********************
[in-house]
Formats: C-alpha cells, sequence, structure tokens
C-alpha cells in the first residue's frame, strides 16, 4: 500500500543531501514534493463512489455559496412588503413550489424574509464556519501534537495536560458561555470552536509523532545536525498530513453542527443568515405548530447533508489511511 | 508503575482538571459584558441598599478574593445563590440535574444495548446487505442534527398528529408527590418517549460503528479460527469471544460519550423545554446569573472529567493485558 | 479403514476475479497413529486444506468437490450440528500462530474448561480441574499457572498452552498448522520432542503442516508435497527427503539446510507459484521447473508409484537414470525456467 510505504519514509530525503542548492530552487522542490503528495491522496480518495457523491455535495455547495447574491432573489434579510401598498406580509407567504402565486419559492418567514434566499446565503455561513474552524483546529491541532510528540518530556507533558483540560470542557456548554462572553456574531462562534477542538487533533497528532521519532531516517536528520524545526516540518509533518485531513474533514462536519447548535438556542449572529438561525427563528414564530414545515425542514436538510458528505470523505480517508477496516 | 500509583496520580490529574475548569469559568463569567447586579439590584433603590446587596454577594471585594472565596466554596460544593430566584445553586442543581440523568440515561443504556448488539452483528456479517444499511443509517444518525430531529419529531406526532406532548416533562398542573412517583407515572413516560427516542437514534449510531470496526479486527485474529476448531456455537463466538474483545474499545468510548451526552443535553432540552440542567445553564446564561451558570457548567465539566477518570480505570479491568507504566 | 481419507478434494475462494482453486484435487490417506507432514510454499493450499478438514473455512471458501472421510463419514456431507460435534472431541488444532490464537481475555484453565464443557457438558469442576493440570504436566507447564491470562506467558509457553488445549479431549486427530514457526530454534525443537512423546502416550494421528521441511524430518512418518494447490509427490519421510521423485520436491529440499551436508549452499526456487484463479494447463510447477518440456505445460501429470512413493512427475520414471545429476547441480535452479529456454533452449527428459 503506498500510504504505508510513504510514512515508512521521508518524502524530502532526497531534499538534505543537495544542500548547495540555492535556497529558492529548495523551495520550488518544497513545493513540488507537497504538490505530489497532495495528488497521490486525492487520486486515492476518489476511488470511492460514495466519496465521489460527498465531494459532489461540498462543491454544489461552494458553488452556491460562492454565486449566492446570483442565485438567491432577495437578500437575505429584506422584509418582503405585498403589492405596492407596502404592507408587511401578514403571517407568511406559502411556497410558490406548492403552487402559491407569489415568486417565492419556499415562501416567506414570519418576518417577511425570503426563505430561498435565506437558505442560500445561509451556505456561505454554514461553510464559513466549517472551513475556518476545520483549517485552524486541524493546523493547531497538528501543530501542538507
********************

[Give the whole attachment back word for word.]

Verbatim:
[in-house]
Formats: C-alpha cells, sequence, structure tokens
C-alpha cells in the first residue's frame, strides 16, 4: 500500500543531501514534493463512489455559496412588503413550489424574509464556519501534537495536560458561555470552536509523532545536525498530513453542527443568515405548530447533508489511511 | 508503575482538571459584558441598599478574593445563590440535574444495548446487505442534527398528529408527590418517549460503528479460527469471544460519550423545554446569573472529567493485558 | 479403514476475479497413529486444506468437490450440528500462530474448561480441574499457572498452552498448522520432542503442516508435497527427503539446510507459484521447473508409484537414470525456467 510505504519514509530525503542548492530552487522542490503528495491522496480518495457523491455535495455547495447574491432573489434579510401598498406580509407567504402565486419559492418567514434566499446565503455561513474552524483546529491541532510528540518530556507533558483540560470542557456548554462572553456574531462562534477542538487533533497528532521519532531516517536528520524545526516540518509533518485531513474533514462536519447548535438556542449572529438561525427563528414564530414545515425542514436538510458528505470523505480517508477496516 | 500509583496520580490529574475548569469559568463569567447586579439590584433603590446587596454577594471585594472565596466554596460544593430566584445553586442543581440523568440515561443504556448488539452483528456479517444499511443509517444518525430531529419529531406526532406532548416533562398542573412517583407515572413516560427516542437514534449510531470496526479486527485474529476448531456455537463466538474483545474499545468510548451526552443535553432540552440542567445553564446564561451558570457548567465539566477518570480505570479491568507504566 | 481419507478434494475462494482453486484435487490417506507432514510454499493450499478438514473455512471458501472421510463419514456431507460435534472431541488444532490464537481475555484453565464443557457438558469442576493440570504436566507447564491470562506467558509457553488445549479431549486427530514457526530454534525443537512423546502416550494421528521441511524430518512418518494447490509427490519421510521423485520436491529440499551436508549452499526456487484463479494447463510447477518440456505445460501429470512413493512427475520414471545429476547441480535452479529456454533452449527428459 503506498500510504504505508510513504510514512515508512521521508518524502524530502532526497531534499538534505543537495544542500548547495540555492535556497529558492529548495523551495520550488518544497513545493513540488507537497504538490505530489497532495495528488497521490486525492487520486486515492476518489476511488470511492460514495466519496465521489460527498465531494459532489461540498462543491454544489461552494458553488452556491460562492454565486449566492446570483442565485438567491432577495437578500437575505429584506422584509418582503405585498403589492405596492407596502404592507408587511401578514403571517407568511406559502411556497410558490406548492403552487402559491407569489415568486417565492419556499415562501416567506414570519418576518417577511425570503426563505430561498435565506437558505442560500445561509451556505456561505454554514461553510464559513466549517472551513475556518476545520483549517485552524486541524493546523493547531497538528501543530501542538507